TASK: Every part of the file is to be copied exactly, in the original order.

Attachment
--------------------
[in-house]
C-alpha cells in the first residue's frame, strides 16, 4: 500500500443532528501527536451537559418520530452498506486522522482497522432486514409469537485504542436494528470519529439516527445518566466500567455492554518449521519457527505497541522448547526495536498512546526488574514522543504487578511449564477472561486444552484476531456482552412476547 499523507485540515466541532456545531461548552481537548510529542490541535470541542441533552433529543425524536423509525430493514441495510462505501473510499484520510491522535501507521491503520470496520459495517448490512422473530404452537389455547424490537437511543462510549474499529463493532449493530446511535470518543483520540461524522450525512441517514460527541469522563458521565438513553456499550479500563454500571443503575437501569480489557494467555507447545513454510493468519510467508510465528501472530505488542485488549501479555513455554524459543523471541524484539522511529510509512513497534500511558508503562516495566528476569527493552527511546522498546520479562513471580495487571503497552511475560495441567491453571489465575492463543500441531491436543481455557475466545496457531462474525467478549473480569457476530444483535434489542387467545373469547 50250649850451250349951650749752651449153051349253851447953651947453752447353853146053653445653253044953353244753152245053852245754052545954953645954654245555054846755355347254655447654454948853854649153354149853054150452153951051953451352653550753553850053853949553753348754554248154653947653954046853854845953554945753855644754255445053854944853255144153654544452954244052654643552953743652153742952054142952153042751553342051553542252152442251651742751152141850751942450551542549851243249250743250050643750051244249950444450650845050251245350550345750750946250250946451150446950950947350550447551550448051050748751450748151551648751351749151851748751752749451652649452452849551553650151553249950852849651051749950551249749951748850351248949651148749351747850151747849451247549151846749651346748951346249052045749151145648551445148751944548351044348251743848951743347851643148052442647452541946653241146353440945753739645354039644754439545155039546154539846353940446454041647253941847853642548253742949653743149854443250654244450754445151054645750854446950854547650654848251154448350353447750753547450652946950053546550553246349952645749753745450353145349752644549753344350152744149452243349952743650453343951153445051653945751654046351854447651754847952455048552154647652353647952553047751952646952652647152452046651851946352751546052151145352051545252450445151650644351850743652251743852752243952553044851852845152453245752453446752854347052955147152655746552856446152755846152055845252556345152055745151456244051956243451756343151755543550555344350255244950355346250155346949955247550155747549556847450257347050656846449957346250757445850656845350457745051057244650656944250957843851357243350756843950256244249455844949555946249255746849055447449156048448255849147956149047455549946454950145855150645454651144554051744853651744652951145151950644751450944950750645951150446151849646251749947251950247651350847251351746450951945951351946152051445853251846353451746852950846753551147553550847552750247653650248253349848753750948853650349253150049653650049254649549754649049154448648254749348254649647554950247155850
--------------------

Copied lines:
[in-house]
C-alpha cells in the first residue's frame, strides 16, 4: 500500500443532528501527536451537559418520530452498506486522522482497522432486514409469537485504542436494528470519529439516527445518566466500567455492554518449521519457527505497541522448547526495536498512546526488574514522543504487578511449564477472561486444552484476531456482552412476547 499523507485540515466541532456545531461548552481537548510529542490541535470541542441533552433529543425524536423509525430493514441495510462505501473510499484520510491522535501507521491503520470496520459495517448490512422473530404452537389455547424490537437511543462510549474499529463493532449493530446511535470518543483520540461524522450525512441517514460527541469522563458521565438513553456499550479500563454500571443503575437501569480489557494467555507447545513454510493468519510467508510465528501472530505488542485488549501479555513455554524459543523471541524484539522511529510509512513497534500511558508503562516495566528476569527493552527511546522498546520479562513471580495487571503497552511475560495441567491453571489465575492463543500441531491436543481455557475466545496457531462474525467478549473480569457476530444483535434489542387467545373469547 50250649850451250349951650749752651449153051349253851447953651947453752447353853146053653445653253044953353244753152245053852245754052545954953645954654245555054846755355347254655447654454948853854649153354149853054150452153951051953451352653550753553850053853949553753348754554248154653947653954046853854845953554945753855644754255445053854944853255144153654544452954244052654643552953743652153742952054142952153042751553342051553542252152442251651742751152141850751942450551542549851243249250743250050643750051244249950444450650845050251245350550345750750946250250946451150446950950947350550447551550448051050748751450748151551648751351749151851748751752749451652649452452849551553650151553249950852849651051749950551249749951748850351248949651148749351747850151747849451247549151846749651346748951346249052045749151145648551445148751944548351044348251743848951743347851643148052442647452541946653241146353440945753739645354039644754439545155039546154539846353940446454041647253941847853642548253742949653743149854443250654244450754445151054645750854446950854547650654848251154448350353447750753547450652946950053546550553246349952645749753745450353145349752644549753344350152744149452243349952743650453343951153445051653945751654046351854447651754847952455048552154647652353647952553047751952646952652647152452046651851946352751546052151145352051545252450445151650644351850743652251743852752243952553044851852845152453245752453446752854347052955147152655746552856446152755846152055845252556345152055745151456244051956243451756343151755543550555344350255244950355346250155346949955247550155747549556847450257347050656846449957346250757445850656845350457745051057244650656944250957843851357243350756843950256244249455844949555946249255746849055447449156048448255849147956149047455549946454950145855150645454651144554051744853651744652951145151950644751450944950750645951150446151849646251749947251950247651350847251351746450951945951351946152051445853251846353451746852950846753551147553550847552750247653650248253349848753750948853650349253150049653650049254649549754649049154448648254749348254649647554950247155850